BACKGROUND: Implant sealing capability is a crucial issue in assessment of implant success and peri-implant marginal bone loss. Clinical studies demonstrated presence of viable bacteria in the internal part of functioning implants during tissue healing. For this study, a volatile organic compounds (VOCs) emission test was developed to evaluate the existing "seal" between implant and healing screw. Two kinds of implant-screw connection were compared: 1) internal hexagon; and 2) cone Morse. METHODS: Fifteen patients were enrolled in the study, three males and 12 females, who required fixed prosthetic rehabilitation. A total of 37 implants was placed, 23 with a cone Morse taper internal connection and 14 with a screw-retained internal hexagon abutment. VOCs real-time measures were performed in the implant site immediately after removing the healing screw. RESULTS: Statistical analysis was carried out. Results showed VOCs maximum peak amplitude in cone Morse versus internal hexagon showed significant difference (P <0.001), whereas VOCs time to peak showed no significant difference (P = 0.7). CONCLUSIONS: Use of the new methodology for the VOCs emission test may lead to important new data for understanding how the "failed" attachment of implant components, in two-part assemblies, may contribute to implant losses. In particular, study results support the hypothesis that the microgap of the implant-screw healing junction could cause differences in bacterial penetration. VOCs emission test evaluation represents a new diagnostic tool with an effective approach to quickly analyze, in real time, sealing capability of dental implants with healing screw interfaces.

Evaluation of the sealing capability of the implant healing screw by using real time volatile organic compounds analysis: Internal hexagon versus cone Morse

SCARANO, Antonio;LORUSSO, CARMEN;DI GIULIO, Camillo;MAZZATENTA, ANDREA
2016-01-01

Abstract

BACKGROUND: Implant sealing capability is a crucial issue in assessment of implant success and peri-implant marginal bone loss. Clinical studies demonstrated presence of viable bacteria in the internal part of functioning implants during tissue healing. For this study, a volatile organic compounds (VOCs) emission test was developed to evaluate the existing "seal" between implant and healing screw. Two kinds of implant-screw connection were compared: 1) internal hexagon; and 2) cone Morse. METHODS: Fifteen patients were enrolled in the study, three males and 12 females, who required fixed prosthetic rehabilitation. A total of 37 implants was placed, 23 with a cone Morse taper internal connection and 14 with a screw-retained internal hexagon abutment. VOCs real-time measures were performed in the implant site immediately after removing the healing screw. RESULTS: Statistical analysis was carried out. Results showed VOCs maximum peak amplitude in cone Morse versus internal hexagon showed significant difference (P <0.001), whereas VOCs time to peak showed no significant difference (P = 0.7). CONCLUSIONS: Use of the new methodology for the VOCs emission test may lead to important new data for understanding how the "failed" attachment of implant components, in two-part assemblies, may contribute to implant losses. In particular, study results support the hypothesis that the microgap of the implant-screw healing junction could cause differences in bacterial penetration. VOCs emission test evaluation represents a new diagnostic tool with an effective approach to quickly analyze, in real time, sealing capability of dental implants with healing screw interfaces.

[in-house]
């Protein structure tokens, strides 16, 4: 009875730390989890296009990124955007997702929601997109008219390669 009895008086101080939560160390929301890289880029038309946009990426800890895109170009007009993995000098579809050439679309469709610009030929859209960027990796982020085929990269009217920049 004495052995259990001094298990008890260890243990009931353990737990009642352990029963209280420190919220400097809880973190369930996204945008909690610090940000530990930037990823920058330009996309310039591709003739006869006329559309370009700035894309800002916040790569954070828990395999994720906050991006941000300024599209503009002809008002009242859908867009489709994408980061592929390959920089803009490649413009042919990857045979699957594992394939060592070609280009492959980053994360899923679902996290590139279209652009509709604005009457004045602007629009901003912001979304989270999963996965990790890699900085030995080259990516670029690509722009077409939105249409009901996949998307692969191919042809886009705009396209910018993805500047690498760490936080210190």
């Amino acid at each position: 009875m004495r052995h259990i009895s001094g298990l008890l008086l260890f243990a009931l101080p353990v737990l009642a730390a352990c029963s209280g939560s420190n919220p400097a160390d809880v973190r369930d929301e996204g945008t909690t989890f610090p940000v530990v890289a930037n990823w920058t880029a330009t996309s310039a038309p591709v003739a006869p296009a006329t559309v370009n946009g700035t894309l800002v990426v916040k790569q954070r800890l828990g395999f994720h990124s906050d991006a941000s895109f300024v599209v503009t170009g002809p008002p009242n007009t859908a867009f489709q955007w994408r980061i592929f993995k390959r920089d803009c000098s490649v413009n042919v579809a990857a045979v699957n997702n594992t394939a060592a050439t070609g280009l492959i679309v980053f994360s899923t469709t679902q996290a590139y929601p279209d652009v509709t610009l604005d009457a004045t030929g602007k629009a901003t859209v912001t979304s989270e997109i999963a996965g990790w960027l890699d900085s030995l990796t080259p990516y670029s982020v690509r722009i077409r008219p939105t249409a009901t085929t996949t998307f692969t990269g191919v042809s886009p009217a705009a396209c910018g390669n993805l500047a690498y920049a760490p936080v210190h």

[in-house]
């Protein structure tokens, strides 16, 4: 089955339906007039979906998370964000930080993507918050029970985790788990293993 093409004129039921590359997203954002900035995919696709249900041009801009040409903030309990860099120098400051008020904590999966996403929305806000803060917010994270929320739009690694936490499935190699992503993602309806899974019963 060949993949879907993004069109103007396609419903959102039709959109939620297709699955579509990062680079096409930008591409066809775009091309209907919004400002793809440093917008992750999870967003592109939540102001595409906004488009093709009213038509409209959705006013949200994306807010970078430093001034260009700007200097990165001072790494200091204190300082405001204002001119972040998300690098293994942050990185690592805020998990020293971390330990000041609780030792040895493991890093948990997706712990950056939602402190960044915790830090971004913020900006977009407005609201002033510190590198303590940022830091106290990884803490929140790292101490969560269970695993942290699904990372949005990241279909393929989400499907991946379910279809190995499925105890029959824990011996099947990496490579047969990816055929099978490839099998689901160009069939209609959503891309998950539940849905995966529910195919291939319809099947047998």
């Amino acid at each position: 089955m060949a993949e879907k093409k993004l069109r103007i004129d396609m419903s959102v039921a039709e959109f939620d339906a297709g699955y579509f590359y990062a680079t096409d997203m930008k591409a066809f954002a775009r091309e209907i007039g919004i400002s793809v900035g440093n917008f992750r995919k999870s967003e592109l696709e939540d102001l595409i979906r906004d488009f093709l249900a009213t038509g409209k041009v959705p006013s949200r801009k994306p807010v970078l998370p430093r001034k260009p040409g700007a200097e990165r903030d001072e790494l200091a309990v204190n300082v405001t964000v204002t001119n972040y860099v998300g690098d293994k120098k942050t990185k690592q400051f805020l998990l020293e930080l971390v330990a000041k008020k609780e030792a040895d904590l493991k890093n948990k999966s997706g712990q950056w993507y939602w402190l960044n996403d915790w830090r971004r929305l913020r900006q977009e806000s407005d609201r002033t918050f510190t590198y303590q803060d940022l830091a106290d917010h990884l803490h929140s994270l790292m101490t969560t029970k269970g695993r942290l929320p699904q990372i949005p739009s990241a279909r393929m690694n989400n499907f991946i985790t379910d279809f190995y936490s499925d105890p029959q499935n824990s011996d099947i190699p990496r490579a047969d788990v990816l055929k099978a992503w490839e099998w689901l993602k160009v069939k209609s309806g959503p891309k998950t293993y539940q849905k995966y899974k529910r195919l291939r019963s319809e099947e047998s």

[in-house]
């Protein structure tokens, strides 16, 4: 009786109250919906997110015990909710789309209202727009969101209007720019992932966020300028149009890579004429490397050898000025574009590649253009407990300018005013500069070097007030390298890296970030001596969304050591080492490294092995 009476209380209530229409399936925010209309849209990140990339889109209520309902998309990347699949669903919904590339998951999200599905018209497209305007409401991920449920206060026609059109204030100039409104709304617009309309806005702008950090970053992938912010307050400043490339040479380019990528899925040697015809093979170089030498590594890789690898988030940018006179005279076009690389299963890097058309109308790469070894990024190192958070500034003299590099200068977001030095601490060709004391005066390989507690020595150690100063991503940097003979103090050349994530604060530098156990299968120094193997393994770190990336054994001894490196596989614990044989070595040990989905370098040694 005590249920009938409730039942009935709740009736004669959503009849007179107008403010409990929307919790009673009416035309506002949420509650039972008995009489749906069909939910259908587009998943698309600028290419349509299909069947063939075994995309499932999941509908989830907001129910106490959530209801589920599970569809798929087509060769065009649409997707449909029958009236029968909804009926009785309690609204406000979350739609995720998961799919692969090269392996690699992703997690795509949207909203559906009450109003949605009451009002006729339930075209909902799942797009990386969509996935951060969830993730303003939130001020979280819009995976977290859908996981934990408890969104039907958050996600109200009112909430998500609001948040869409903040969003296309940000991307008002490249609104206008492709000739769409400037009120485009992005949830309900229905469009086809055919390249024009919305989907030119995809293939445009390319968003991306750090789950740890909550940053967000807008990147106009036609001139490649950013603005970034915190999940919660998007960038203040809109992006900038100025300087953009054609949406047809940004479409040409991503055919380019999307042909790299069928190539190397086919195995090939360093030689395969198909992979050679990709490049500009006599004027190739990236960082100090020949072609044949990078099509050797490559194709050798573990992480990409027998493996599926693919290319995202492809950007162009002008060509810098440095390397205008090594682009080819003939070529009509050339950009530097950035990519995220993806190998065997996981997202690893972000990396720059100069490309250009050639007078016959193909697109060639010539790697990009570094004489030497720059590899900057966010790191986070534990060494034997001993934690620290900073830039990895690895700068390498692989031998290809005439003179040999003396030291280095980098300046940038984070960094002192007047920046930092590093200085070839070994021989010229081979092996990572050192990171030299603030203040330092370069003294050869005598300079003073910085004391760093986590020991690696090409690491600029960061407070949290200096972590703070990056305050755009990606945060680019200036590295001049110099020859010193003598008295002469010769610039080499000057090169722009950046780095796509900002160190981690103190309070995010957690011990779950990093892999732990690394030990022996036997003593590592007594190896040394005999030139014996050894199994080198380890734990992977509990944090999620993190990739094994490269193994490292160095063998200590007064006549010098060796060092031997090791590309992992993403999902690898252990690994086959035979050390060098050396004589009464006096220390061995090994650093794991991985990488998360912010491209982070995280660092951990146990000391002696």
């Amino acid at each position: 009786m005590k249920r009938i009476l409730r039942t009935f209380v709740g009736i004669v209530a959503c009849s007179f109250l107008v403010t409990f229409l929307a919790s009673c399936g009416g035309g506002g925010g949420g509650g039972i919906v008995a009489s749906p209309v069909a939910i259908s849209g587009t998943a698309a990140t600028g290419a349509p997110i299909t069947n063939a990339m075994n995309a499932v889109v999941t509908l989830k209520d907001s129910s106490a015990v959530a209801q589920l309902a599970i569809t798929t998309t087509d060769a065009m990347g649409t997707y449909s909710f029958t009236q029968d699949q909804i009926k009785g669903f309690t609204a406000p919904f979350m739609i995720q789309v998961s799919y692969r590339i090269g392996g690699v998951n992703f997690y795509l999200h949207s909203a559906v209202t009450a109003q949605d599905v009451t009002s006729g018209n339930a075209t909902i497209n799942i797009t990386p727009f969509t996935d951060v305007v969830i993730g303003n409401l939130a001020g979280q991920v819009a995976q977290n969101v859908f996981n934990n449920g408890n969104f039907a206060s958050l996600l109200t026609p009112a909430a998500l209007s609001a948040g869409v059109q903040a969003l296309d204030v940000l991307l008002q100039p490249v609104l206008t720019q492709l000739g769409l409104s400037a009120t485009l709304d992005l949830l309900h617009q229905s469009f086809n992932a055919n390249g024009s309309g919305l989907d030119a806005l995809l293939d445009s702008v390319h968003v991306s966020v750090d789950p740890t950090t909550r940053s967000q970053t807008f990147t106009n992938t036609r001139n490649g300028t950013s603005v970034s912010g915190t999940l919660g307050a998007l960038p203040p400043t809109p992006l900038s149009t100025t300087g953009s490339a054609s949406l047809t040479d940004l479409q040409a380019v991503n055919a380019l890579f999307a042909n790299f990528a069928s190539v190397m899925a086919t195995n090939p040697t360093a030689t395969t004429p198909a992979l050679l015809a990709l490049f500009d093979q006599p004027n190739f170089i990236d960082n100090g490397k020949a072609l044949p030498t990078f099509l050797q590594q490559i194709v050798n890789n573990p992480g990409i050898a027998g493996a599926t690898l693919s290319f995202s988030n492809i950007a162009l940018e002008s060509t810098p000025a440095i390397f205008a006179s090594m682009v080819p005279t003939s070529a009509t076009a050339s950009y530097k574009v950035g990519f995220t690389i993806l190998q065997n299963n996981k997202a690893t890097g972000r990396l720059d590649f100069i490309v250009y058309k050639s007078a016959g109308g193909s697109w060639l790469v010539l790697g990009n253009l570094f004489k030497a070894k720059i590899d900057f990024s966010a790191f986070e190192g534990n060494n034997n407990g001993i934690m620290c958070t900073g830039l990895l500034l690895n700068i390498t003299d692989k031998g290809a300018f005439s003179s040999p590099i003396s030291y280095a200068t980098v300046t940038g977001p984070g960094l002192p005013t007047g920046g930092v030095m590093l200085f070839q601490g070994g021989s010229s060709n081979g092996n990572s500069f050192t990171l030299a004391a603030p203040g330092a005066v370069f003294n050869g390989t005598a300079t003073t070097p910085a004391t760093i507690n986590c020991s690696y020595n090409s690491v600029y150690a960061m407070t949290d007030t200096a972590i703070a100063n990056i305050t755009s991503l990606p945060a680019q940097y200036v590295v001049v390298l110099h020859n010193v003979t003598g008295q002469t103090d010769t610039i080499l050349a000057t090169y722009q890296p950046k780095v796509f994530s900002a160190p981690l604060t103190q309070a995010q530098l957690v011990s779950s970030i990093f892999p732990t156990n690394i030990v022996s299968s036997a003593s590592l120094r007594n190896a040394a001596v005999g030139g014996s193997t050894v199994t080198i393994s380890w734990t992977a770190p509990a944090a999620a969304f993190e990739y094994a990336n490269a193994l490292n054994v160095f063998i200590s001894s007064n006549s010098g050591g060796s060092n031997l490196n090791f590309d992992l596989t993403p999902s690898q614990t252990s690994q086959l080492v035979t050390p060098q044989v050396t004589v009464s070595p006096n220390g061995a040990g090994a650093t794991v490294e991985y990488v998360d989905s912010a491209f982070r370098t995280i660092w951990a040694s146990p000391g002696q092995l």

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Utilizza questo identificativo per citare o creare un link a questo documento: https://hdl.handle.net/11564/671359
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